A random maze sample

The goal is to start from the "start" tile and generate a sequence of moves that eventually reaches the "end" tile. There are 6 types of moves: STOP (0), UP (1), RIGHT (2), DOWN (3), LEFT (4), START (5). The amount of displacement is one tile per move (except the STOP and START moves). START and STOP are indicators of the beginning and end of the solution, respectively.

For instance, here is the solution move sequence to the maze sample shown above:


Solution to the previous maze sample

Data Generation and Dataset

Here are the steps for generating a data sample:

  1. Create an empty grid.
  2. Choose a path length between 2 and 18 randomly (L).
  3. Choose a random tile as the "start" tile.
  4. Make a random walk starting from the "start" tile and perform at most L steps. The path should not pass itself or the boundaries of the grid.
  5. Append START and STOP to the beginning and end of the move sequence, respectively.
  6. Overlay a random grid on top of the generated random walk.
  7. If there exists a shorter path between the "start" and "end" tiles, replace the random walk with a move sequence that follows the shortest path.
  8. Store the grid as the input and the sequence of moves (i.e. random walk) as the output.

The final dataset contains 10000 training and 1000 validation samples. We make sure that the two sets do not share any sample.

Transformer Architecture

To solve the maze, we use a transformer architecture with both encoder and decoder modules.

The input to the encoder is the sequence of maze tiles. Each tile is represented as a feature vector of size 32. The first 25 elements contain the flattened tile matrix. The row and column indices of the tile are stored at indices 26 and 27, respectively. The rest of the vector is set to 0.

The input to the decoder is the sequence of moves each represented by a vector of size 32. The first element of the vector holds the integer id of the last move (0-5). The second element represents the number of moves so far. The third and the fourth elements represent the current tile row and column indices, respectively.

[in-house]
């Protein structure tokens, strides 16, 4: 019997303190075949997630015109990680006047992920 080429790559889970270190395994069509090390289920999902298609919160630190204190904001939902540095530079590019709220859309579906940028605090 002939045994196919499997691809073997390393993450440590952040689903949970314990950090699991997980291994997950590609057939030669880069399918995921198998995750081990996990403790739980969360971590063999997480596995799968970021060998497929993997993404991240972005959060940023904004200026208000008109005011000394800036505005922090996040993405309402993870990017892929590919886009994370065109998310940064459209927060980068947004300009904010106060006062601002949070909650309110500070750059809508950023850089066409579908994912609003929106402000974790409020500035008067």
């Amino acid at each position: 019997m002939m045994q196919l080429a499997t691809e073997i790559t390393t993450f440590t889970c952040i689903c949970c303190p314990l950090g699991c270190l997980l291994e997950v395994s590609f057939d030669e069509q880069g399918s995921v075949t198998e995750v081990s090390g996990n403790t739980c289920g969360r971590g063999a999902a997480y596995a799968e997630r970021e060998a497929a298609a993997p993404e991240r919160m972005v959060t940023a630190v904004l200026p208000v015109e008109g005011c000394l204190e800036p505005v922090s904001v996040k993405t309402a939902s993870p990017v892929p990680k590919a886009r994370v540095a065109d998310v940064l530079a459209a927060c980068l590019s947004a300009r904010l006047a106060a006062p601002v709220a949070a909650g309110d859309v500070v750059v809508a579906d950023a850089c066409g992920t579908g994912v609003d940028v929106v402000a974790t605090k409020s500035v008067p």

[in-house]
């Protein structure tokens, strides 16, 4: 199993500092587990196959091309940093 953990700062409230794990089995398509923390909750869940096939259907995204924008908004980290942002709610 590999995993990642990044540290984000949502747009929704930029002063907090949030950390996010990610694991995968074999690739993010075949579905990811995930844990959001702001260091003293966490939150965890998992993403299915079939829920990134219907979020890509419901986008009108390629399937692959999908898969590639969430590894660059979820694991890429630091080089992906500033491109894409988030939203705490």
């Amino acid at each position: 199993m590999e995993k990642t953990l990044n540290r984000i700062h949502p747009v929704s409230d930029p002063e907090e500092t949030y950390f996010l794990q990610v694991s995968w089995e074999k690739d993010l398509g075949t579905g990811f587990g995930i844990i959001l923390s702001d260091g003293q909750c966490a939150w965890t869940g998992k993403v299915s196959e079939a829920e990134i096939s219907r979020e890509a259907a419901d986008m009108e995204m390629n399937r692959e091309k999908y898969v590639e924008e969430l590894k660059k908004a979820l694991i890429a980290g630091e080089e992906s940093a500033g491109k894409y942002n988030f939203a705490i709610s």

The outputs of the decoder are sent to a fully connected layer to decide the next move in the sequence.

Proposed transformer architecture


During the training, the whole input maze and output moves are respectively fed into the first encoder and first decoder. Decoders use target mask to prevent the leak of the information from the future. In the end, Cross Entropy loss is used for the optimization.


We use a validation set to evaluate the classification accuracy after each training epoch. When the training is done, we reload the network with best validation accuracy and use it with the test maze samples.

For each test maze, we start by giving the whole maze to the encoder. Then, we create the first output vector for the decoder by setting the move id to START, the move count to 1, and the row and column indices to those corresponding to the "start" tile. Every time we run the network, the classification of the last token will be considered as the next move. We then iteratively append the predicted moves (together with the updated move counter and current row and column indices) to the sequence fed to the decoder to obtain the future moves. We will stop the process when the network outputs an invalid move (i.e. crossing the grid boundaries or blocked areas) or the STOP move.


Here is a set of maze examples and their corresponding solutions by the proposed transformer:

Source Code

You can access the source code in the following repository:

GitHub - miladmozafari/amazingtransformer: Using Transformers to solve maze
Using Transformers to solve maze. Contribute to miladmozafari/amazingtransformer development by creating an account on GitHub.


[1] Vaswani, Ashish, et al. "Attention is all you need." Advances in neural information processing systems 30 (2017).